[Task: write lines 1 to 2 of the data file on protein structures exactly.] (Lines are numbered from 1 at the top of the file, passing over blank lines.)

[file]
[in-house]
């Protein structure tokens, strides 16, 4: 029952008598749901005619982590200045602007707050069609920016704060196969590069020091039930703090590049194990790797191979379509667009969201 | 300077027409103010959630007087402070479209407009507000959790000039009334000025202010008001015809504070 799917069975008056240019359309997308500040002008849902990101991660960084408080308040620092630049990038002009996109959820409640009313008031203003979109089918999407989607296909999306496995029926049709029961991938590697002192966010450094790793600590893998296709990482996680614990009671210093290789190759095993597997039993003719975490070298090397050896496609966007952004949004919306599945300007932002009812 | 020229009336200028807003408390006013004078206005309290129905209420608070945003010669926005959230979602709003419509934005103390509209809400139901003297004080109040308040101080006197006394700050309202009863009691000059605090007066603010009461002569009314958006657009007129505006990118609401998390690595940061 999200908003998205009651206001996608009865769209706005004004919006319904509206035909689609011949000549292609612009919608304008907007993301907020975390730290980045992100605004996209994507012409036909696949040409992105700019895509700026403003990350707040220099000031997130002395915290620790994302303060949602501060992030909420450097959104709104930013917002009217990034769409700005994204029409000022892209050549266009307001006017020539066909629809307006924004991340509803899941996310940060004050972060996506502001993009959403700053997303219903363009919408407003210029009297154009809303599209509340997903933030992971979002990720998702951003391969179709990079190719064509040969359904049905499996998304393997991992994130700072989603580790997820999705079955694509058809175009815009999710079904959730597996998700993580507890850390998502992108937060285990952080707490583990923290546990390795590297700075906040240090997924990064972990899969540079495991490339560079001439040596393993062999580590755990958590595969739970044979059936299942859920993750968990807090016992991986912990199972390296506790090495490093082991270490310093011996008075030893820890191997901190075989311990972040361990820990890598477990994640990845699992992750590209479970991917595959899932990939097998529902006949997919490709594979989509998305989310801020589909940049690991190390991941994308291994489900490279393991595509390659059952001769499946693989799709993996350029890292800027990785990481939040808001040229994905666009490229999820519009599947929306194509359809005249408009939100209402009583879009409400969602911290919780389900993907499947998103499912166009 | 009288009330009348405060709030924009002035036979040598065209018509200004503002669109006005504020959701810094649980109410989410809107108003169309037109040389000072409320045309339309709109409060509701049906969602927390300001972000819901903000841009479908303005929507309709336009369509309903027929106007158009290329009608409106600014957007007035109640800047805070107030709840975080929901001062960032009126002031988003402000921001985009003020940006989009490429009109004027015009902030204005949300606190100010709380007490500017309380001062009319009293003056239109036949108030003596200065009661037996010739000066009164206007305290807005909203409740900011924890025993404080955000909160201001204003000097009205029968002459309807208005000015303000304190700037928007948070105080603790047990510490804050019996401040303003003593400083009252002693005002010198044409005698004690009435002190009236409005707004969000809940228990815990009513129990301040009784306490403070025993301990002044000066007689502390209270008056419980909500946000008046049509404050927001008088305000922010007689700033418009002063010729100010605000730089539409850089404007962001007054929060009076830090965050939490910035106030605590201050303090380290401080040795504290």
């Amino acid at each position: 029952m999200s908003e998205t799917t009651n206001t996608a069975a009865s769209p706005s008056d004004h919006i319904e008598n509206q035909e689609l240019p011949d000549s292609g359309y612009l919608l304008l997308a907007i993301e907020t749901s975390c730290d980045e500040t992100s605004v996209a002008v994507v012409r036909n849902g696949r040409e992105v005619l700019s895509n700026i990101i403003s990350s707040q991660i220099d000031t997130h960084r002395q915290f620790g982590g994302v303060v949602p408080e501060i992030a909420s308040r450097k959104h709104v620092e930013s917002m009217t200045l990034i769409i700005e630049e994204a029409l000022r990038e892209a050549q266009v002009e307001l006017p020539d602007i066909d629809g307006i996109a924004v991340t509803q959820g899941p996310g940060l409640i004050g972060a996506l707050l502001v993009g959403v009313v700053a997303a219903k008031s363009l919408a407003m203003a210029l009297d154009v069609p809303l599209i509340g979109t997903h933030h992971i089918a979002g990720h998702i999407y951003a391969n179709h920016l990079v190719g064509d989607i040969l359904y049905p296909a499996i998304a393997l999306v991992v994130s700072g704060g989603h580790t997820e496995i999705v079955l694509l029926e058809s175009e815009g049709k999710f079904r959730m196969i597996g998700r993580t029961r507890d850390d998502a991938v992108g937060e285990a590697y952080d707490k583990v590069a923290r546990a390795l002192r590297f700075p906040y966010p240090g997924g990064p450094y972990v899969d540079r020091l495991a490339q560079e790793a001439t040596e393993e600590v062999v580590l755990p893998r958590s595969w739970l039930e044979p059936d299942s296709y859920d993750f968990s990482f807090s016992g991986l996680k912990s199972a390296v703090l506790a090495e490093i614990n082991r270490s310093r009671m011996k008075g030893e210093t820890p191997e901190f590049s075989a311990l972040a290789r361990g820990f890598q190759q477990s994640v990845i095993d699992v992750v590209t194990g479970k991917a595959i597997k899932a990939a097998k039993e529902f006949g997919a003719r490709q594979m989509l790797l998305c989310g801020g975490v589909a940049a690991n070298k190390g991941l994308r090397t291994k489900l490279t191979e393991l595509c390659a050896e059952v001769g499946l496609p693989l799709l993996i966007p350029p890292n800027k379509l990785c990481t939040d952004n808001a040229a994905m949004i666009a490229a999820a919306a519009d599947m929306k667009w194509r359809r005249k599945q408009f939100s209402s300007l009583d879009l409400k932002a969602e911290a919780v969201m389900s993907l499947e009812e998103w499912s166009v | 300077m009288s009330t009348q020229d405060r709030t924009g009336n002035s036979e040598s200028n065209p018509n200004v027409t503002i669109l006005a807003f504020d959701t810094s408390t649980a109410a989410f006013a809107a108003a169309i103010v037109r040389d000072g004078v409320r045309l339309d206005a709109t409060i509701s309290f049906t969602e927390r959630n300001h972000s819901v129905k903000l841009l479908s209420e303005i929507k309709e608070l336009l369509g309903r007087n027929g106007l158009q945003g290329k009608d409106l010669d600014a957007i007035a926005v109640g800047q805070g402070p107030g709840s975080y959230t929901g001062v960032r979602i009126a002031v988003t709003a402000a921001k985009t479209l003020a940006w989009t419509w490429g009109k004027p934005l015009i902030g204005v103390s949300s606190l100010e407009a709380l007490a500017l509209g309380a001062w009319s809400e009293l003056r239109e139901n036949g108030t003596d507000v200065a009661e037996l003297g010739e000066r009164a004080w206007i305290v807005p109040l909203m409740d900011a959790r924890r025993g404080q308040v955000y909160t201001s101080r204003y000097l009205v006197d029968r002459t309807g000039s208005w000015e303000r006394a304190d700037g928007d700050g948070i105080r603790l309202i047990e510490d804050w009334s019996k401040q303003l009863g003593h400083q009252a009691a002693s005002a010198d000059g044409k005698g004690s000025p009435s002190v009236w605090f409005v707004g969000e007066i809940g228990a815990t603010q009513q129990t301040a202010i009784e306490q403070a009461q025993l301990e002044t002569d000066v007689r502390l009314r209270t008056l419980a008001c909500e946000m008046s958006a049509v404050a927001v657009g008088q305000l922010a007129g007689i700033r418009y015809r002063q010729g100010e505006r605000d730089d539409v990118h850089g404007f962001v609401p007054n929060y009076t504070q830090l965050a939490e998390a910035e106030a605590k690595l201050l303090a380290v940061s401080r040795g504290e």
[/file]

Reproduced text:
[in-house]
């Protein structure tokens, strides 16, 4: 029952008598749901005619982590200045602007707050069609920016704060196969590069020091039930703090590049194990790797191979379509667009969201 | 300077027409103010959630007087402070479209407009507000959790000039009334000025202010008001015809504070 799917069975008056240019359309997308500040002008849902990101991660960084408080308040620092630049990038002009996109959820409640009313008031203003979109089918999407989607296909999306496995029926049709029961991938590697002192966010450094790793600590893998296709990482996680614990009671210093290789190759095993597997039993003719975490070298090397050896496609966007952004949004919306599945300007932002009812 | 020229009336200028807003408390006013004078206005309290129905209420608070945003010669926005959230979602709003419509934005103390509209809400139901003297004080109040308040101080006197006394700050309202009863009691000059605090007066603010009461002569009314958006657009007129505006990118609401998390690595940061 999200908003998205009651206001996608009865769209706005004004919006319904509206035909689609011949000549292609612009919608304008907007993301907020975390730290980045992100605004996209994507012409036909696949040409992105700019895509700026403003990350707040220099000031997130002395915290620790994302303060949602501060992030909420450097959104709104930013917002009217990034769409700005994204029409000022892209050549266009307001006017020539066909629809307006924004991340509803899941996310940060004050972060996506502001993009959403700053997303219903363009919408407003210029009297154009809303599209509340997903933030992971979002990720998702951003391969179709990079190719064509040969359904049905499996998304393997991992994130700072989603580790997820999705079955694509058809175009815009999710079904959730597996998700993580507890850390998502992108937060285990952080707490583990923290546990390795590297700075906040240090997924990064972990899969540079495991490339560079001439040596393993062999580590755990958590595969739970044979059936299942859920993750968990807090016992991986912990199972390296506790090495490093082991270490310093011996008075030893820890191997901190075989311990972040361990820990890598477990994640990845699992992750590209479970991917595959899932990939097998529902006949997919490709594979989509998305989310801020589909940049690991190390991941994308291994489900490279393991595509390659059952001769499946693989799709993996350029890292800027990785990481939040808001040229994905666009490229999820519009599947929306194509359809005249408009939100209402009583879009409400969602911290919780389900993907499947998103499912166009 | 009288009330009348405060709030924009002035036979040598065209018509200004503002669109006005504020959701810094649980109410989410809107108003169309037109040389000072409320045309339309709109409060509701049906969602927390300001972000819901903000841009479908303005929507309709336009369509309903027929106007158009290329009608409106600014957007007035109640800047805070107030709840975080929901001062960032009126002031988003402000921001985009003020940006989009490429009109004027015009902030204005949300606190100010709380007490500017309380001062009319009293003056239109036949108030003596200065009661037996010739000066009164206007305290807005909203409740900011924890025993404080955000909160201001204003000097009205029968002459309807208005000015303000304190700037928007948070105080603790047990510490804050019996401040303003003593400083009252002693005002010198044409005698004690009435002190009236409005707004969000809940228990815990009513129990301040009784306490403070025993301990002044000066007689502390209270008056419980909500946000008046049509404050927001008088305000922010007689700033418009002063010729100010605000730089539409850089404007962001007054929060009076830090965050939490910035106030605590201050303090380290401080040795504290």